Robert L. Ehrlich Jr., whose affability is his trademark, spent his last day of the Maryland gubernatorial campaign racing between polling places, joking with voters and mugging for the cameras with a gee-whiz glee.
"Everybody straighten up," the Republican told campaign workers during a stop at Rachel Carson Elementary School in Gaithersburg. "We have TV here again!"
As television cameras rolled and campaign volunteers waved Ehrlich signs, the candidate beamed the smile that helped propel him from a rowhouse in working-class Arbutus to the governor's mansion.
"We're quietly confident," Ehrlich, 44, told reporters before correcting himself. "Not so quiet, actually."
In the final, frenetic sprint of his improbable candidacy, Ehrlich -- who began a long shot and ended the winner -- traveled from Baltimore to the Washington suburbs. He obligingly autographed campaign literature, shook hands with Democratic opponent Kathleen Kennedy Townsend when they met by chance in Prince George's County, and even posed for a photo in Chevy Chase with a campaign worker's dog.
He ended the evening at the Hyatt Regency in Baltimore, where jubilant supporters chanted, "Go, Bobby, go!"
As they watched his vanquished opponent concede on television, Ehrlich's supporters loudly mocked and jeered her, singing, "Nah nah nah nah, hey hey-ey, goodbye."
Taking the stage a few minutes before midnight, a grinning Ehrlich slapped double high-fives on running mate Michael S. Steele and declared, "Tonight is about high-fives and history."
Ehrlich called Townsend "a class act" and urged his followers to applaud her even as they celebrated a Republican recapturing Maryland's governorship.
"To Republicans, our time in the desert is over!" Ehrlich said.
Throughout Election Day, as on most other days during the campaign, Ehrlich was better at transmitting his unpretentious charm and ex-jock drive than articulating his political philosophy. "We've worked our tails off," he said.
Ehrlich began his public day by voting and by enduring with good cheer the routine indignities of running for office.
After oversleeping, he showed up at the Padonia Park Club in Timonium north of Baltimore shortly after 8 a.m. with his photogenic wife, Kendel, and 3-year-old son, Drew. Most voters on hand applauded politely, but Trish Powers, 38, let out a hearty boo.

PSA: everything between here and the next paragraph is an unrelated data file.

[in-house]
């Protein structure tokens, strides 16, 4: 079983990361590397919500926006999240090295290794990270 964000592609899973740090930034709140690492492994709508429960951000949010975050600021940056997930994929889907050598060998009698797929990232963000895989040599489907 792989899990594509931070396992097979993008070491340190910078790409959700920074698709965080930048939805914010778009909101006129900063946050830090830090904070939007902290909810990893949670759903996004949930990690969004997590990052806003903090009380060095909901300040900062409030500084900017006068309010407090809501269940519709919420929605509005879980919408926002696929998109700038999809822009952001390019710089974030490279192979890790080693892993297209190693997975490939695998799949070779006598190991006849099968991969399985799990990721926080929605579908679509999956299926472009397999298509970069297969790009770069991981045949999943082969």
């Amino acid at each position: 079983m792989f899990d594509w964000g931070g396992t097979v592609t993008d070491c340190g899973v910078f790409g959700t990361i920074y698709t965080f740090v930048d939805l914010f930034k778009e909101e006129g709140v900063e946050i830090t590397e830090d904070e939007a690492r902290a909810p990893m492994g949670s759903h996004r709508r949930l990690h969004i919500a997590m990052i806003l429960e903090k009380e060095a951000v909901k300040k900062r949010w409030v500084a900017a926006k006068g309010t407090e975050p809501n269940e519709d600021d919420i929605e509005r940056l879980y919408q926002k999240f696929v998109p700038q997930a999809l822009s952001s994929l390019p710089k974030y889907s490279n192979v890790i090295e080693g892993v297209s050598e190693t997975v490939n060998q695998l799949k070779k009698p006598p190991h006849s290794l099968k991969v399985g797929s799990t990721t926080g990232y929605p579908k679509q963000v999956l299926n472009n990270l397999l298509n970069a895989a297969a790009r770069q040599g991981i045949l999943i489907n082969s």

"You're a liar, Ehrlich," Powers called, leaving the candidate looking slightly puzzled.
Ehrlich, holding his son, was soon surrounded by four camera crews as television journalists asked him, in all seriousness, how he was feeling.
"There's a real feeling of calm as the campaign ends," Ehrlich replied, sounding sincere.
His wife, standing next to him, rolled her eyes. "Yeah, right," she joked. "Ooo-kay."
While the Ehrlichs voted side by side, their son smiled for cameras that were recording the moment. "Feel good," Ehrlich said afterward. "It's good to vote for yourself. At least I got one."
On Election Day, even breakfast -- scrambled eggs and wheat toast -- had a political subtext. Ehrlich, who has courted Democratic voters, headed for Baltimore to eat at Jimmy's, a Fells Point institution and hangout for Democrats. Among them: William Donald Schaefer, the former Baltimore mayor and Maryland governor who is now state comptroller.
Ehrlich and a small entourage chose to sit beneath a sign saying "Governor Schaefer's Table," an apparent coy reference to the support Ehrlich received from some Democrats allied with Schaefer. "The dirty secret's out," Ehrlich said. "I do eat ketchup with my eggs."
Ehrlich, in dark gray suit, white shirt and red tie, spent much of yesterday meeting and greeting voters in the Washington suburbs, remaining alert for opportunities to schmooze with an ever-present press corps.
Ehrlich's confidence appeared to grow as the day wore on and he received encouraging reports about heavy turnout in areas of the state where he is popular.
"Meet Maryland's next first lady," he said in an afternoon stop with his wife at the Chevy Chase Library.
After two midafternoon stops in Prince George's County, Ehrlich raced north to the friendly embrace of Arbutus, the Baltimore suburb where he grew up.
A visit to the polling station at Arbutus Middle School, where the candidate attended junior high, was more like a homecoming than a campaign stop. The election officer running the station was Ehrlich's aunt. Among voters who arrived to cast their ballots for Ehrlich were former classmates and his proud parents.
A visibly giddy Ehrlich greeted voters saying: "They tell me it's unanimous in there. Keep it going."
About 6 p.m., Ehrlich arrived at the Hyatt for his post-election party as workers were setting up tables in a ballroom.
He told reporters he'd been crafting a victory speech for weeks. But it wasn't until 1:30 a.m. yesterday that the candidate, wide awake, finally scribbled a few thoughts in case he had to concede defeat, he said.
"I think we're going to win," he said, adding that if he did, "we're not going to Disney World. We're going to Ocean City."
As returns trickled in throughout the evening, emotions seesawed. Ehrlich campaign officials sounded alternately elated and nervous about his prospects for capturing the governorship.
But when he finally took the stage victorious, Ehrlich sounded as though he already was eyeing his next conquest.
"Another guy just called me," Ehrlich said. "He said his name was W. He asked me when I could visit Camp David. I said, 'Hey, that's ours, isn't it?' "